Inside the van, in the seat beside Peyton, Eileen Ruskin's body is completely still but for the rhythimic rise and fall of her chest that corresponds to her shallow breathing. The Englishwoman's voice manifests as a sibilant whisper somewhere in the back of the clairvoyant's skull. Telepath, she says. I don't know where, but I can feel the ability working, and not on me. Tell them there's someone else in their heads.

Teo acts swiftly enough. As swift as anybody who knows him could possibly expect, when he has that face on: grim line to his mouth, furrow to his brow. He stoops over to grab the edge of Deckard's trolley, and hauls it up, hard enough that the whole damn thing flips over. Giant bottles of water hit the floor in a whunk-thunk echoing slosh, and weapons blink up into view duct-taped carefully across the belly of the cart out of the way of tiny wheels and easy peripheral view. Two AR-15's, a pistol or two, clips wadded together in batches shiny as foil. They don't run steel carts through metal detectors.

One rifle is yanked loose with a sticky snapping noise, slung across Teo's shoulder in an easy flip of his shoulder. He pulls away a pistol after that, and then he's already moving toward the fire-escape with a stride that's single-minded, brusque, shoves him shoulder-first past the Frenchman who's just in the way, and perhaps that isn't exactly what anyone expected at all. It doesn't matter. He's already running long-legged down the stairs, his boots striking sharp, a hitchy, galloping cadence on his descent.

The door opens so near Colette she feels the air push against the fabric of her shirt. A two-hundred pound man with the bulk of kevlar underneath his buttondown shirt and heavy trousers hauls up a pistol that probably weighs as much as her head. He hauls up so close she can make out the lines in his sock, slams a shoulder into one pillar and points his weapon—

past Deckard, instead at the Frenchman standing in the doorway. "GET DOWN!" he hollers at the lankier figure. Behind the security officer, there's another figure lurching into view, identically dressed, speaking orders in a grizzly bear's register.

Teo acts swiftly enough. As swift as anybody who knows him could possibly expect, when he has that face on: grim line to his mouth, furrow to his brow. He stoops over to grab the edge of Deckard's trolley, and hauls it up, hard enough that the whole damn thing flips over. Giant bottles of water hit the floor in a whunk-thunk echoing slosh, and weapons blink up into view duct-taped carefully across the belly of the cart out of the way of tiny wheels and easy peripheral view. Two AR-15's, a pistol or two, clips wadded together in batches shiny as foil. They don't run steel carts through metal detectors.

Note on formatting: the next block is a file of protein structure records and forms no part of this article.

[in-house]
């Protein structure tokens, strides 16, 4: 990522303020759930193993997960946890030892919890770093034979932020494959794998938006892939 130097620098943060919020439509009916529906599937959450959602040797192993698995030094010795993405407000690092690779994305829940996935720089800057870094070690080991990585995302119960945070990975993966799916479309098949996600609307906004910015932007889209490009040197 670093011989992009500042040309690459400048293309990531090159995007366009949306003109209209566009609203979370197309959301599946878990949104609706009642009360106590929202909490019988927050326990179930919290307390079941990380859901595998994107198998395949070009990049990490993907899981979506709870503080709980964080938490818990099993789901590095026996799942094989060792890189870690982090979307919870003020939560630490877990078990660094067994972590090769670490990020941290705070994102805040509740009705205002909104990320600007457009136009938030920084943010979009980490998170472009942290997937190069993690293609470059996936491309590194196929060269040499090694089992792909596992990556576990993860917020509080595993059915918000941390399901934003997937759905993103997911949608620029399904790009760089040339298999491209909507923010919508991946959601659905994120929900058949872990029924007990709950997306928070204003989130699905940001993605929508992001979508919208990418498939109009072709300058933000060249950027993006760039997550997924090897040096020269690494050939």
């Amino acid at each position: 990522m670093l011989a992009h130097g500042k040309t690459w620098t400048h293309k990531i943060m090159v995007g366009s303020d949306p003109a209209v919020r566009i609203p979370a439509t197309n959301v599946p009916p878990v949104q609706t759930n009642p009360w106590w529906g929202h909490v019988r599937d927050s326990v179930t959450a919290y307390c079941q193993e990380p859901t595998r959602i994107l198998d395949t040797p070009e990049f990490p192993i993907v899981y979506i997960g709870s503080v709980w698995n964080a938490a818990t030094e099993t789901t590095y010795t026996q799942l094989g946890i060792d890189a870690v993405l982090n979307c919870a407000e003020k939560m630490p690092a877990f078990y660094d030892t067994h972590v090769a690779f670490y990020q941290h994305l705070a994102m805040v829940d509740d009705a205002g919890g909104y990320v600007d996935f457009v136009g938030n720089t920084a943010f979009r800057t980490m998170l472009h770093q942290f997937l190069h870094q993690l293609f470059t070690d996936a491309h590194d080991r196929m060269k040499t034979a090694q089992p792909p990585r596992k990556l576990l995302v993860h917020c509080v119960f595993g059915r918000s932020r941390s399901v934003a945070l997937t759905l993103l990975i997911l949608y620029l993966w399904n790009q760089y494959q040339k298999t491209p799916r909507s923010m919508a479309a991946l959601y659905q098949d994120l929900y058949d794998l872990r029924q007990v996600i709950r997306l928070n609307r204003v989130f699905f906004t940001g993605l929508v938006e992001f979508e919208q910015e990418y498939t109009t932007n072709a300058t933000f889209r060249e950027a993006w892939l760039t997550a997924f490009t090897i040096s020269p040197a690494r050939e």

One rifle is yanked loose with a sticky snapping noise, slung across Teo's shoulder in an easy flip of his shoulder. He pulls away a pistol after that, and then he's already moving toward the fire-escape with a stride that's single-minded, brusque, shoves him shoulder-first past the Frenchman who's just in the way, and perhaps that isn't exactly what anyone expected at all. It doesn't matter. He's already running long-legged down the stairs, his boots striking sharp, a hitchy, galloping cadence on his descent.

The door opens so near Colette she feels the air push against the fabric of her shirt. A two-hundred pound man with the bulk of kevlar underneath his buttondown shirt and heavy trousers hauls up a pistol that probably weighs as much as her head. He hauls up so close she can make out the lines in his sock, slams a shoulder into one pillar and points his weapon—

past the man with the lambent eyes, and at the Frenchman who is flashing by the doorway. "GET DOWN!" he hollers at — Deckard, of all people. Behind the security officer, there's another figure lurching into view, identically dressed, speaking orders in a grizzly bear's register.

Sucking in a sharp breath thorugh her nose, Colette stares wide-eyed at the security personnel flooding into the lobby. The tread of shoes on the tile and the noise of fabric brushing together brings Colette's back up against the wall, shoulders spreading apart and arms lifting as they tremble. Her pupils are already saucer wide int he pitch blackness of her invisible shroud, but the throb of her pulse that comes next is accompanied by a sort of cognitive dissonance brought on by telepathic intrusion into her own metafaculties.

As the sudden flush of adrenaline lights into Cole's brain, the surge of fear that normally comes with this heightened state of adrenal suffusion is abruptly transmuted to a horrible resentment of Deckard. He is fucking up somehow, unmistakably, and suddenly his long absence seems incredibly suspect. She's been trying to juggle the Ferry and Endgame— where the fuck has the old man been? Why isn't the security guy pointing a gun at him? Paranoia conspires with confusion and a sudden flowering of realization that Deckard looks healthier, now, heavier, and surely he is not all that he seems. God knows who he's really working for.

She has no difficulty holding onto the mission objective for now, but these ideas are insinuating themselves in her cognitions first, and working their way down to an emotional level. She realizes she should not and can not trust anybody who is in that building— everybody has their own agendas. Even if this does not necessarily make her more afraid than she was, it does make her extremely angry.